Step 9 - Once the new pump is on and secured reinstall all mounting brackets and hoses.

Step 10 - Reinstall the main cooling fan clutch or water pump drive pulley.

Step 11 - Install fan shroud and plastic valances as needed.

Step 12 - Now reinstall the serpentine belt, make sure the belt is aligned with the pulley groves.

Step 13 - Reinstall the upper radiator hose and double check all bolts and cooling hose connections.

Step 14 - Remove the radiator cap and pour the recommended coolant mixture until full.

Step 15 - Start the engine and allow to idle, Keep adding coolant as needed until the engine is running at operating temperature. You will know the engine is at operating temperature because you will able to notice coolant moving inside the radiator and the radiator will get hot. You can also reference the engine temperature gauge. Reinstall the radiator cap and check the level of the coolant reservoir, add if needed. Also after the engine has been running for a few hours allow the engine to cool completely and recheck the engine coolant level.

Best Practices

  • Once the job is done to inspect the under carriage for leaks and the engine compartment for funny noises to ensue the job it done correctly.
  • Flush radiator and cooling system while the water pump is has been removed form the engine.
  • Test the engine cooling thermostat and replace if needed.
  • Refill cooling system with new antifreeze.
  • When removing the serpentine belt inspect the condition of the belt and replace if needed
  • Check and replace the radiator hoses from the engine to the radiator
     
If further assistance is needed, our certified car repair technicians are ready to answer your car questions. Also, gain manufacturer specific instructions and information by clicking - Auto Repair Manual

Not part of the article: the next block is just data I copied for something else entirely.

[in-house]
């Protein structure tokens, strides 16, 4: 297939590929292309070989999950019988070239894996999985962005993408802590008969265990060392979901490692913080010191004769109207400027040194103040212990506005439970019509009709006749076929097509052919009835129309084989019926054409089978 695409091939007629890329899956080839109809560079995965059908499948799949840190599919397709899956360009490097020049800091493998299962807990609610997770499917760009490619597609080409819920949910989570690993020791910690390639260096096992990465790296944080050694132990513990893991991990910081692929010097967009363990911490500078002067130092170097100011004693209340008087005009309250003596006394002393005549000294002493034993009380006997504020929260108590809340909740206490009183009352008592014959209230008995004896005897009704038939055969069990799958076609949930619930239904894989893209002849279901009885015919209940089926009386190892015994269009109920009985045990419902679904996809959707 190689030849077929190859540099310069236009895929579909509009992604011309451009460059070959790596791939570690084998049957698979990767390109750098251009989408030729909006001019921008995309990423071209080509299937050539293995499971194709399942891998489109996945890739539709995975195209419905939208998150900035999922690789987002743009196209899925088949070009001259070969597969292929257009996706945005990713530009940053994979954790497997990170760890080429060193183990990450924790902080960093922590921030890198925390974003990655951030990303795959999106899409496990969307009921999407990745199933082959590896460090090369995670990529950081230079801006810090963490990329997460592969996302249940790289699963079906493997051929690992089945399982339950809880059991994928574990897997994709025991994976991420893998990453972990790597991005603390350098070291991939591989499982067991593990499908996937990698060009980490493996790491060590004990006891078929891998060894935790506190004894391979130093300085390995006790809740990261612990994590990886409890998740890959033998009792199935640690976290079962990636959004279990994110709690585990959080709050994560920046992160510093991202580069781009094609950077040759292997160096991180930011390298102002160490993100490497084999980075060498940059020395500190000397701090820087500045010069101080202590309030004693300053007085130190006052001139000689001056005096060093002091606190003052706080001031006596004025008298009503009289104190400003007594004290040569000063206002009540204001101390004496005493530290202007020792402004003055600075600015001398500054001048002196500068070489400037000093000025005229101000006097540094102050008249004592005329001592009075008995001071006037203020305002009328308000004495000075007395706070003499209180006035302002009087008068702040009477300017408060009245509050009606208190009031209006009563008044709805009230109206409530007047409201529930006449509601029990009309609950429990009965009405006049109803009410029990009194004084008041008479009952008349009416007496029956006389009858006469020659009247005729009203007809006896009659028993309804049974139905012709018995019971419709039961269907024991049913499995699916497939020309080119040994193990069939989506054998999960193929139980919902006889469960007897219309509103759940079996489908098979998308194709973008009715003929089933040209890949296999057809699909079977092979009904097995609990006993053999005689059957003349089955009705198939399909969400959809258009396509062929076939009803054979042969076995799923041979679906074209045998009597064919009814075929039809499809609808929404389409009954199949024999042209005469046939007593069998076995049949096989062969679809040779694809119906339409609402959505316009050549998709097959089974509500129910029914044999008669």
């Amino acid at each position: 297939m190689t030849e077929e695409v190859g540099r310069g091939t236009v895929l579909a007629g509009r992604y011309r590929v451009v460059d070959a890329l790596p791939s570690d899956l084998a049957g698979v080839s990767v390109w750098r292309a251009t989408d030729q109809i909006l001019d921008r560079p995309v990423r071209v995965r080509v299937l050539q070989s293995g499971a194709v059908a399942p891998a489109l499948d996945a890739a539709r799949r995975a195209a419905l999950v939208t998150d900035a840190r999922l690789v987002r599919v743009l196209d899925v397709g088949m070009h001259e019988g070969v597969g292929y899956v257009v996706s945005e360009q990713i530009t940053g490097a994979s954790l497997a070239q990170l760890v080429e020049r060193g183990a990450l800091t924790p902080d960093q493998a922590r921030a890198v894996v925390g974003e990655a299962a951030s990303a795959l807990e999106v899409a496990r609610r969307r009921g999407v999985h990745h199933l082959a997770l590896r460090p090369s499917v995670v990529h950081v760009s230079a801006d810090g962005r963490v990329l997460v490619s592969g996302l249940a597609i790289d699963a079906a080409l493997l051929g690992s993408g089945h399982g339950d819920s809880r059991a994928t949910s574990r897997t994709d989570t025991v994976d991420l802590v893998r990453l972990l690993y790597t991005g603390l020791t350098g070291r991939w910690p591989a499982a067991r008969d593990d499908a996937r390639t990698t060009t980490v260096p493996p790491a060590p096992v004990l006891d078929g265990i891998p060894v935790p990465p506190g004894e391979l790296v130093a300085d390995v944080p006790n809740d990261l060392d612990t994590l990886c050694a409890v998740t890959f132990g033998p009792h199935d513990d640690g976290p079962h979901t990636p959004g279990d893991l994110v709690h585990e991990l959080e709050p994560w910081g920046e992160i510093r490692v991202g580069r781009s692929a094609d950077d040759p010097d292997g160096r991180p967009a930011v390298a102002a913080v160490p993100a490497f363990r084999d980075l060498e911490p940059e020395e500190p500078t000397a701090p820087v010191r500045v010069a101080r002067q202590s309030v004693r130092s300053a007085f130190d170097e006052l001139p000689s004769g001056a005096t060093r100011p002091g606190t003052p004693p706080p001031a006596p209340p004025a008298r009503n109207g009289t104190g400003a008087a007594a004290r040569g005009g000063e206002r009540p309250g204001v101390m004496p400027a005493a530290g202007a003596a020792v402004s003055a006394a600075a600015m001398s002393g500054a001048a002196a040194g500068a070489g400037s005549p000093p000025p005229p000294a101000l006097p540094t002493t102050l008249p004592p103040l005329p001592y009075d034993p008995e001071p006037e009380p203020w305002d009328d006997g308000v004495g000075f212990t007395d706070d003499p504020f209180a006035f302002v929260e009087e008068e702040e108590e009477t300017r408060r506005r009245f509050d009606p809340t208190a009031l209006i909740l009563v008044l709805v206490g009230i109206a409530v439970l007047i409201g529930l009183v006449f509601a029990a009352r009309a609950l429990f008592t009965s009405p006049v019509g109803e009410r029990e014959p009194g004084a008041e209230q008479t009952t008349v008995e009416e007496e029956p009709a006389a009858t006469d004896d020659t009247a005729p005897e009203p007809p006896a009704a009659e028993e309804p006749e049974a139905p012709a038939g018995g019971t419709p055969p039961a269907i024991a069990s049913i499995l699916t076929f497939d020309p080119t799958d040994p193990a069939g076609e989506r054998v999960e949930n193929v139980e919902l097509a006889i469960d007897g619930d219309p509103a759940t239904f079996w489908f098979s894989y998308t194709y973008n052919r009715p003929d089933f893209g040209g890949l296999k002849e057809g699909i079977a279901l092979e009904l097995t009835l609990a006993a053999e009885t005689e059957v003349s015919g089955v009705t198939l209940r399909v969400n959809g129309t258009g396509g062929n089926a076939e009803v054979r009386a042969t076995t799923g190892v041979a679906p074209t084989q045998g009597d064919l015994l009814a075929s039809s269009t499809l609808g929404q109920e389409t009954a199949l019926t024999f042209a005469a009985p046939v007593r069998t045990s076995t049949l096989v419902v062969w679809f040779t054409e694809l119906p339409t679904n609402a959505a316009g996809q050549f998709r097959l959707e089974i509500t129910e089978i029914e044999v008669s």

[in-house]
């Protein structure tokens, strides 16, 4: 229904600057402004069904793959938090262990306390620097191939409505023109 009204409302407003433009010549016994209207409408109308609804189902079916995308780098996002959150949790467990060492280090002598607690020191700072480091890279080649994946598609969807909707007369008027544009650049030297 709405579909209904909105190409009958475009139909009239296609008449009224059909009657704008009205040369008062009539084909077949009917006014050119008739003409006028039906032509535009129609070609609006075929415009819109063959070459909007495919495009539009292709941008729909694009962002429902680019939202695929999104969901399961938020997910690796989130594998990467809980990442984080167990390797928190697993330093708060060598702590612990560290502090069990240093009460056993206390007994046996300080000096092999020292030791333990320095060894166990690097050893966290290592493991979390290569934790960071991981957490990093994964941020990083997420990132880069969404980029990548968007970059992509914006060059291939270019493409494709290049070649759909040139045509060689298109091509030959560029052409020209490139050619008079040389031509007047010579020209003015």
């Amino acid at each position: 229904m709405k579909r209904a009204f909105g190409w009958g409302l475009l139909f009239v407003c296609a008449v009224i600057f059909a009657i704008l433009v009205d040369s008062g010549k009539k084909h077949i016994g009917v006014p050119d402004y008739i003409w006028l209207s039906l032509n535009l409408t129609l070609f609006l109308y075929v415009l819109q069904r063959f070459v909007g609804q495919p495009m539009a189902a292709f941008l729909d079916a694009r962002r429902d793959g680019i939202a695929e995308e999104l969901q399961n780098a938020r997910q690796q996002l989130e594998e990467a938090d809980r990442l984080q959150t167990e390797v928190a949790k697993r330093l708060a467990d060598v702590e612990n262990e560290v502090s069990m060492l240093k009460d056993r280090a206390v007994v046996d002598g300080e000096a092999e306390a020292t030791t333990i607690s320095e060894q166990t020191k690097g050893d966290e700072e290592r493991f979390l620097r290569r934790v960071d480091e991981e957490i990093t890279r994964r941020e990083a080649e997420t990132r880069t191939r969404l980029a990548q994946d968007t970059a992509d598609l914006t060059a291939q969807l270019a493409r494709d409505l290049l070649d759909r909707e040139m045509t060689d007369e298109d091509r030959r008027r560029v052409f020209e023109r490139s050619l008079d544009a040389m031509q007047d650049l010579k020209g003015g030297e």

Related Car Repair Information

To check your water pump condition, make sure the engine is off, next grab a hold of water pump flange and try to move it back and forth. There should be little to no play in the main shaft bearing. If excessive play exists the water pump has failed and needs replacement. Checking Water Pump Inspecting your water pump is another small thing that can save you big down the road. If the accessory drive belt drives your pump then you have it a lot easier. Look down the pulley for mis-alignment; this can be an indicator that the bearing is going out, letting the pulley move under the belts tension. Most water pumps have what is called a “Weep” hole; the weep hole lets coolant out that is making it into the bearing area of the pump, thus creating a leak that can be seen on the ground. If the pump is driven by the timing belt or timing chain, then inspection can be a lot tougher. Look for dried fluid under the pump area as well as fresh fluid. Water pumps can be tricky; sometimes they will only leak if the engine is running, so when the fluid leaks out it either dries on the engine or is blown away by the air circulating under the vehicle.

AD

AUTHOR


Written by
Co-Founder and CEO of 2CarPros.com
35 years in the automotive repair field, ASE Master Technician, Advanced Electrical and Mechanical Theory.


COMMENTS TO THIS ARTICLE


Please use our question form if you have a specific question about your car as we are not able to give you a full answer on this page.



Article first published (Updated 2013-10-01)